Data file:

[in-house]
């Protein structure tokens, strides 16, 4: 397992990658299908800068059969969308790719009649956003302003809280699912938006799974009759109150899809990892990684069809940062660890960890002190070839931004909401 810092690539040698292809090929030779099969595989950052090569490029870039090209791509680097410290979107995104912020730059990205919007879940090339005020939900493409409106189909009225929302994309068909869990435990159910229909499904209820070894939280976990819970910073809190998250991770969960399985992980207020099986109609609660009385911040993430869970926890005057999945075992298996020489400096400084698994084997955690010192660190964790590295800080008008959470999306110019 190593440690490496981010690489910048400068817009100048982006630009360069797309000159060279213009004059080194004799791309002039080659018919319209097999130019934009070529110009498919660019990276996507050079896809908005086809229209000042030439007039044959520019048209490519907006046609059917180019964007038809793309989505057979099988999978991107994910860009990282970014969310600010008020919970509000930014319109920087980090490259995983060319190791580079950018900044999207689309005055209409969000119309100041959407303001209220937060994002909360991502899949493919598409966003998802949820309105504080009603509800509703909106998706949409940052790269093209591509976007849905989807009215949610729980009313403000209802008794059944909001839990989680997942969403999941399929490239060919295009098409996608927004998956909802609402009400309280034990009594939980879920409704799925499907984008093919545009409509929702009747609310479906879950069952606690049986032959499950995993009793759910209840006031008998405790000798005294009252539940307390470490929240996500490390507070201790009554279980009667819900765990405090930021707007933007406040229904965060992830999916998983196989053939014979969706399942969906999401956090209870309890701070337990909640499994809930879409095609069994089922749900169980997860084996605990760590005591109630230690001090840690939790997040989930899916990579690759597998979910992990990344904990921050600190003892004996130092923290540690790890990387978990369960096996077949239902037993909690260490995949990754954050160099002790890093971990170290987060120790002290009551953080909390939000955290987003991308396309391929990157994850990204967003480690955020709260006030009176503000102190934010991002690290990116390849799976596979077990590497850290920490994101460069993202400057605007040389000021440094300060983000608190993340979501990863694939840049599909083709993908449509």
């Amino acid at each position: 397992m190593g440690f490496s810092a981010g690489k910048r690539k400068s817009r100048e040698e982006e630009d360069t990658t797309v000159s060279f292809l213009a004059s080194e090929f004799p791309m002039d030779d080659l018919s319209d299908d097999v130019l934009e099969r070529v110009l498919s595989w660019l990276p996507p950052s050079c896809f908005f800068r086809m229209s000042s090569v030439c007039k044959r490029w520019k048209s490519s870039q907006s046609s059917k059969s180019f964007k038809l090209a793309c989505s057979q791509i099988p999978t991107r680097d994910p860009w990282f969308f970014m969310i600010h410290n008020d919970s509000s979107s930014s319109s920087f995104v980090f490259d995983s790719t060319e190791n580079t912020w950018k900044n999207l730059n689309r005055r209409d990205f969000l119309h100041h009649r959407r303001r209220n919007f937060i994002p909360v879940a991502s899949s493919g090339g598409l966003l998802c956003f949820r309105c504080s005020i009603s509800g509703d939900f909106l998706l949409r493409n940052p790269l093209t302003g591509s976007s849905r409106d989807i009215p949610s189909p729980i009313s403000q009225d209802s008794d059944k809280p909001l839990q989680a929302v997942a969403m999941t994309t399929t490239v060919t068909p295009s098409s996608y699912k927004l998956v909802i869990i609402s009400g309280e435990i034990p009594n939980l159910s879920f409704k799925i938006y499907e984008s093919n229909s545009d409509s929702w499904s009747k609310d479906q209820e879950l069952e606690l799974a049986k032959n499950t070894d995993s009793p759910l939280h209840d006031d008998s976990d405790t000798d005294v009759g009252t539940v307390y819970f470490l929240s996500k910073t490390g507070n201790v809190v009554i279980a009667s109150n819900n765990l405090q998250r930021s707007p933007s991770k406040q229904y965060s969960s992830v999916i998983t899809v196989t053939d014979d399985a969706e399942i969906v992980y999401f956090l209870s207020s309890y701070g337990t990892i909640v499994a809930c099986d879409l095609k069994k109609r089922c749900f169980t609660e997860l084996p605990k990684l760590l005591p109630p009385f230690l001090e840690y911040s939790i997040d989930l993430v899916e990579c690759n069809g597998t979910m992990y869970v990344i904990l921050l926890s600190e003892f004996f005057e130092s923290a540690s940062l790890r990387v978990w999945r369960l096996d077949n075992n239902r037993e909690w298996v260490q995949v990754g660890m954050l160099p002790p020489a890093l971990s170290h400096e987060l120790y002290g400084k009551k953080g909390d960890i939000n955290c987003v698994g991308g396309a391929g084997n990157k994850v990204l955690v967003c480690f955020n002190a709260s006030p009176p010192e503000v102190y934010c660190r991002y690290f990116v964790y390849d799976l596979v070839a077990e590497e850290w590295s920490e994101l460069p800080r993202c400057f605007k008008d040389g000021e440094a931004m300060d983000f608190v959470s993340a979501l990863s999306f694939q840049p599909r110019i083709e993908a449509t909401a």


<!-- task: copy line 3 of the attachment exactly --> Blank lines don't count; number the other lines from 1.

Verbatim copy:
């Amino acid at each position: 397992m190593g440690f490496s810092a981010g690489k910048r690539k400068s817009r100048e040698e982006e630009d360069t990658t797309v000159s060279f292809l213009a004059s080194e090929f004799p791309m002039d030779d080659l018919s319209d299908d097999v130019l934009e099969r070529v110009l498919s595989w660019l990276p996507p950052s050079c896809f908005f800068r086809m229209s000042s090569v030439c007039k044959r490029w520019k048209s490519s870039q907006s046609s059917k059969s180019f964007k038809l090209a793309c989505s057979q791509i099988p999978t991107r680097d994910p860009w990282f969308f970014m969310i600010h410290n008020d919970s509000s979107s930014s319109s920087f995104v980090f490259d995983s790719t060319e190791n580079t912020w950018k900044n999207l730059n689309r005055r209409d990205f969000l119309h100041h009649r959407r303001r209220n919007f937060i994002p909360v879940a991502s899949s493919g090339g598409l966003l998802c956003f949820r309105c504080s005020i009603s509800g509703d939900f909106l998706l949409r493409n940052p790269l093209t302003g591509s976007s849905r409106d989807i009215p949610s189909p729980i009313s403000q009225d209802s008794d059944k809280p909001l839990q989680a929302v997942a969403m999941t994309t399929t490239v060919t068909p295009s098409s996608y699912k927004l998956v909802i869990i609402s009400g309280e435990i034990p009594n939980l159910s879920f409704k799925i938006y499907e984008s093919n229909s545009d409509s929702w499904s009747k609310d479906q209820e879950l069952e606690l799974a049986k032959n499950t070894d995993s009793p759910l939280h209840d006031d008998s976990d405790t000798d005294v009759g009252t539940v307390y819970f470490l929240s996500k910073t490390g507070n201790v809190v009554i279980a009667s109150n819900n765990l405090q998250r930021s707007p933007s991770k406040q229904y965060s969960s992830v999916i998983t899809v196989t053939d014979d399985a969706e399942i969906v992980y999401f956090l209870s207020s309890y701070g337990t990892i909640v499994a809930c099986d879409l095609k069994k109609r089922c749900f169980t609660e997860l084996p605990k990684l760590l005591p109630p009385f230690l001090e840690y911040s939790i997040d989930l993430v899916e990579c690759n069809g597998t979910m992990y869970v990344i904990l921050l926890s600190e003892f004996f005057e130092s923290a540690s940062l790890r990387v978990w999945r369960l096996d077949n075992n239902r037993e909690w298996v260490q995949v990754g660890m954050l160099p002790p020489a890093l971990s170290h400096e987060l120790y002290g400084k009551k953080g909390d960890i939000n955290c987003v698994g991308g396309a391929g084997n990157k994850v990204l955690v967003c480690f955020n002190a709260s006030p009176p010192e503000v102190y934010c660190r991002y690290f990116v964790y390849d799976l596979v070839a077990e590497e850290w590295s920490e994101l460069p800080r993202c400057f605007k008008d040389g000021e440094a931004m300060d983000f608190v959470s993340a979501l990863s999306f694939q840049p599909r110019i083709e993908a449509t909401a």